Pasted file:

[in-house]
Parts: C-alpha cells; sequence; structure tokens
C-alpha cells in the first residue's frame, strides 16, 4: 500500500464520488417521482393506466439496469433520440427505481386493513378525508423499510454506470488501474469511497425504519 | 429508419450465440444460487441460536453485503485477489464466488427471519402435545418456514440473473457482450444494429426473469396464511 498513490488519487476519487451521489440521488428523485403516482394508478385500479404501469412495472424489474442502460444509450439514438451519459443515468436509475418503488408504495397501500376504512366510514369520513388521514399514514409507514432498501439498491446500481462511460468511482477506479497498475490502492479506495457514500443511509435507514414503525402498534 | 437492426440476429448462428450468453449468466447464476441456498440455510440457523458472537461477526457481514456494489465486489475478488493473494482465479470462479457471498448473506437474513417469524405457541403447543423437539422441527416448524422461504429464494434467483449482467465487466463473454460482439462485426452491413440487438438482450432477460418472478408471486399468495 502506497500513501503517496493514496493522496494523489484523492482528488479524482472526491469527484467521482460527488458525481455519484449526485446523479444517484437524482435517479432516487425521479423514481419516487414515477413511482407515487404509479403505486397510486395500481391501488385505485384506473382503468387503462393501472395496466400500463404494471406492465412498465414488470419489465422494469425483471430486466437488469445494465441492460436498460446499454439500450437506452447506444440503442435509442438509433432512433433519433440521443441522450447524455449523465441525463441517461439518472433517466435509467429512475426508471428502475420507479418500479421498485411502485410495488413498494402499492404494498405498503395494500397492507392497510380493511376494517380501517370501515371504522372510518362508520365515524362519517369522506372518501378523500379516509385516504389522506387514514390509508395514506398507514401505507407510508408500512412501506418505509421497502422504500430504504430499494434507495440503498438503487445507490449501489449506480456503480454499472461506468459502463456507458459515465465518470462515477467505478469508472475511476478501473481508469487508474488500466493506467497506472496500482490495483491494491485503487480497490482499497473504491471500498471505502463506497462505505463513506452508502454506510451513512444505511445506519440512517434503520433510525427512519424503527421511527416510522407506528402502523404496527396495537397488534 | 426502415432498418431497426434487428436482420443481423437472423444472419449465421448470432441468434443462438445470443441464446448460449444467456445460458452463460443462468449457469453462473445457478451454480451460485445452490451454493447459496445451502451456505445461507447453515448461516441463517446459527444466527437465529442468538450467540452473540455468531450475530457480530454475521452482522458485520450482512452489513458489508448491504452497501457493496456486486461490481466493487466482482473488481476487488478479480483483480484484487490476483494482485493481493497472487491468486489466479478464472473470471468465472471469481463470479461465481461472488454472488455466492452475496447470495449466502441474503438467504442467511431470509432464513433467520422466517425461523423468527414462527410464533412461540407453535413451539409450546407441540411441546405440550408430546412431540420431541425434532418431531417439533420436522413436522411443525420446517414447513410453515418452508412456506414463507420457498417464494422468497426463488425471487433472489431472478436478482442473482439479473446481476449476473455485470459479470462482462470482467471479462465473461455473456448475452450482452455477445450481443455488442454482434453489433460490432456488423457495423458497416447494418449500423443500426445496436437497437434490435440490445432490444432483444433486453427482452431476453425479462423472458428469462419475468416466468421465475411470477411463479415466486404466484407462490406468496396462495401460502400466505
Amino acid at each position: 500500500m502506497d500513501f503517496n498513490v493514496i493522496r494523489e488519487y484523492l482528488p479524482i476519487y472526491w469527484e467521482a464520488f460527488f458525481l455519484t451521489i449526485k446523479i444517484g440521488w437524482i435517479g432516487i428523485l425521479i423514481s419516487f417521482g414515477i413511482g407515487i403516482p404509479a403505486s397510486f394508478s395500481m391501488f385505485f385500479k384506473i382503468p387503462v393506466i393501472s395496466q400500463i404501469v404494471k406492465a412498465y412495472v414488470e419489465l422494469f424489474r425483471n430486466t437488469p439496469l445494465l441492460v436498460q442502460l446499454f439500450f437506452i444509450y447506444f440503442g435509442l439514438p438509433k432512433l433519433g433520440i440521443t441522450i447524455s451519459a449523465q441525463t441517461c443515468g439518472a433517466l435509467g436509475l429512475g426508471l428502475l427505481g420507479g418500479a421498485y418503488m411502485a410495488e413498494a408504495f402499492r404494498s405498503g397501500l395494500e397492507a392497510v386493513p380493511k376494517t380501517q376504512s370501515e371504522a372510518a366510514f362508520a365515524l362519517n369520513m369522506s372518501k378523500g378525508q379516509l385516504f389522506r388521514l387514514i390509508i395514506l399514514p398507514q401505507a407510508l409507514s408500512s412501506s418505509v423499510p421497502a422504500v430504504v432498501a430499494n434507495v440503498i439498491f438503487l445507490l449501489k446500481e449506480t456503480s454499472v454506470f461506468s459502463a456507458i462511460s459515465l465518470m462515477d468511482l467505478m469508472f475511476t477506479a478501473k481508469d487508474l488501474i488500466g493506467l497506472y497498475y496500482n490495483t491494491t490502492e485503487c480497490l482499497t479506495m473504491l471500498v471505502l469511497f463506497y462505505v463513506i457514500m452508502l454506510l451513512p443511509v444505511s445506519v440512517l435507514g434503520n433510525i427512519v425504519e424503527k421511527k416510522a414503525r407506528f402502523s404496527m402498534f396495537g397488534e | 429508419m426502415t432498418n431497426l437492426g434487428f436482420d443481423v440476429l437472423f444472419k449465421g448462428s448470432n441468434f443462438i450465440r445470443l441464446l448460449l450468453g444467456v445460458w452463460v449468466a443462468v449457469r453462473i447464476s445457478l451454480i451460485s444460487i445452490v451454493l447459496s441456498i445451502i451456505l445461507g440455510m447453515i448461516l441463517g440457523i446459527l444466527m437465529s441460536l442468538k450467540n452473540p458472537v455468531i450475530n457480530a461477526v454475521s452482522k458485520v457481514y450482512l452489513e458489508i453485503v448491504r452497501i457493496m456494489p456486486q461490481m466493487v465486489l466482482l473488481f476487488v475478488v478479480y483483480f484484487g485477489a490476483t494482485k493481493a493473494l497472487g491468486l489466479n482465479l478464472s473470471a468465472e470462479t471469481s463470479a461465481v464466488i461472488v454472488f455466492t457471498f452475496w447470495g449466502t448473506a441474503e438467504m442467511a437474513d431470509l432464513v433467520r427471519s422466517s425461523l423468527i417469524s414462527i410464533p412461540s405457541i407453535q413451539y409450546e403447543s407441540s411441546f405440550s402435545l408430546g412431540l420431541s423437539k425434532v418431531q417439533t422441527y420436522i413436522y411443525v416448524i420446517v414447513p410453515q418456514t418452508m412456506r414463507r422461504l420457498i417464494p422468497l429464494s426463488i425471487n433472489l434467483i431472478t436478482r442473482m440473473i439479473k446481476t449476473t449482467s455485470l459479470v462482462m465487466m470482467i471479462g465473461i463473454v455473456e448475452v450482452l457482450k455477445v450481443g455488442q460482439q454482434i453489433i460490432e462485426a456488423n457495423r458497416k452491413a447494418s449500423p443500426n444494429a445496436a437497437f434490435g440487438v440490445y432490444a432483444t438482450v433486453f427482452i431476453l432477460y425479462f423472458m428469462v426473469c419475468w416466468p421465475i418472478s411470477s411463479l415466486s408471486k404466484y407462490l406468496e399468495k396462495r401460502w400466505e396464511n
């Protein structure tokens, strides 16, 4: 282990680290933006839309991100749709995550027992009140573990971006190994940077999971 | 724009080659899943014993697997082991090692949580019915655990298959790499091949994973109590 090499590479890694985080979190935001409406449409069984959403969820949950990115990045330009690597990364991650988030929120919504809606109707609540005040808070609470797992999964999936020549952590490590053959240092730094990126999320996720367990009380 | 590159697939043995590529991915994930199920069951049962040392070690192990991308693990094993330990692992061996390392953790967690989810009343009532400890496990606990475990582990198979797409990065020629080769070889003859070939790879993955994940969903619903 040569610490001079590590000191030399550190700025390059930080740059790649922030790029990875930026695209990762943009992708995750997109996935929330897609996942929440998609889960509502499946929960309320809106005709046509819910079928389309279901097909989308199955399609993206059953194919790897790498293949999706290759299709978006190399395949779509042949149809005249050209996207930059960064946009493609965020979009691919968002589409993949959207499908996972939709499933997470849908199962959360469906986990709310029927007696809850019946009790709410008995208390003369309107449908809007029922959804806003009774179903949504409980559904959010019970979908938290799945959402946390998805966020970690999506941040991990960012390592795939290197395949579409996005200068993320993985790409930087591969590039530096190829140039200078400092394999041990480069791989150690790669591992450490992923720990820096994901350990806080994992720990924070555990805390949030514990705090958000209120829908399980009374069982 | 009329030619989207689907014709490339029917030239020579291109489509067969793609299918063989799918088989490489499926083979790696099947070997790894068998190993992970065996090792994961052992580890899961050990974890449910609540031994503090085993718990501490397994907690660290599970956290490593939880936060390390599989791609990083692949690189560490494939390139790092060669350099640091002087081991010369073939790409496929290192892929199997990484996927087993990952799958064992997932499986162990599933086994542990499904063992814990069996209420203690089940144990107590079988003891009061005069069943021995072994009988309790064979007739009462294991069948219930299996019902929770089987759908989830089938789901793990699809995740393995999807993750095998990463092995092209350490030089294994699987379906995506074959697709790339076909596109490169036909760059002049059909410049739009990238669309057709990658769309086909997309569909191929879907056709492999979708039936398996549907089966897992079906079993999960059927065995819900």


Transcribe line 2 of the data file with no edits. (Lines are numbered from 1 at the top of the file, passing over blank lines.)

Parts: C-alpha cells; sequence; structure tokens